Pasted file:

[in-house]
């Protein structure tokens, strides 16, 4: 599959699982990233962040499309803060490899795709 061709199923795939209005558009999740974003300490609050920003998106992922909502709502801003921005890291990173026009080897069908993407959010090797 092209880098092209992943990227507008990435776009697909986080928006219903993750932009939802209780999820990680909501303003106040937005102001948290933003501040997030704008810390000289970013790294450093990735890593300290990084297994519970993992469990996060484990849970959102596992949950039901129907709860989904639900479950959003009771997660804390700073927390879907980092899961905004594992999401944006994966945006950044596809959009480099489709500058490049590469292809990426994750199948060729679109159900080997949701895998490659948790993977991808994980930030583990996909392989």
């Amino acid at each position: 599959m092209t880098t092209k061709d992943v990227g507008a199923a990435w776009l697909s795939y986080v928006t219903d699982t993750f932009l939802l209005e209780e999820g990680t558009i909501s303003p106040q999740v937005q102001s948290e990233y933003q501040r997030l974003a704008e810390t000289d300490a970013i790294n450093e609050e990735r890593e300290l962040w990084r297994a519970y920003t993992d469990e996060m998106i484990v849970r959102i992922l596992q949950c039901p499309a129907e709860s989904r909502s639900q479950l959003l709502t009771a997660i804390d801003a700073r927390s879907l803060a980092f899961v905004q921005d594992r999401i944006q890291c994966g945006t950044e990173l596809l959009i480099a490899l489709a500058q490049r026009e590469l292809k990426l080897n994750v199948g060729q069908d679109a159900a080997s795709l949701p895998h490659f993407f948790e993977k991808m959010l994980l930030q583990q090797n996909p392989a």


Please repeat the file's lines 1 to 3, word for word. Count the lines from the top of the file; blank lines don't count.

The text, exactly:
[in-house]
């Protein structure tokens, strides 16, 4: 599959699982990233962040499309803060490899795709 061709199923795939209005558009999740974003300490609050920003998106992922909502709502801003921005890291990173026009080897069908993407959010090797 092209880098092209992943990227507008990435776009697909986080928006219903993750932009939802209780999820990680909501303003106040937005102001948290933003501040997030704008810390000289970013790294450093990735890593300290990084297994519970993992469990996060484990849970959102596992949950039901129907709860989904639900479950959003009771997660804390700073927390879907980092899961905004594992999401944006994966945006950044596809959009480099489709500058490049590469292809990426994750199948060729679109159900080997949701895998490659948790993977991808994980930030583990996909392989």
């Amino acid at each position: 599959m092209t880098t092209k061709d992943v990227g507008a199923a990435w776009l697909s795939y986080v928006t219903d699982t993750f932009l939802l209005e209780e999820g990680t558009i909501s303003p106040q999740v937005q102001s948290e990233y933003q501040r997030l974003a704008e810390t000289d300490a970013i790294n450093e609050e990735r890593e300290l962040w990084r297994a519970y920003t993992d469990e996060m998106i484990v849970r959102i992922l596992q949950c039901p499309a129907e709860s989904r909502s639900q479950l959003l709502t009771a997660i804390d801003a700073r927390s879907l803060a980092f899961v905004q921005d594992r999401i944006q890291c994966g945006t950044e990173l596809l959009i480099a490899l489709a500058q490049r026009e590469l292809k990426l080897n994750v199948g060729q069908d679109a159900a080997s795709l949701p895998h490659f993407f948790e993977k991808m959010l994980l930030q583990q090797n996909p392989a």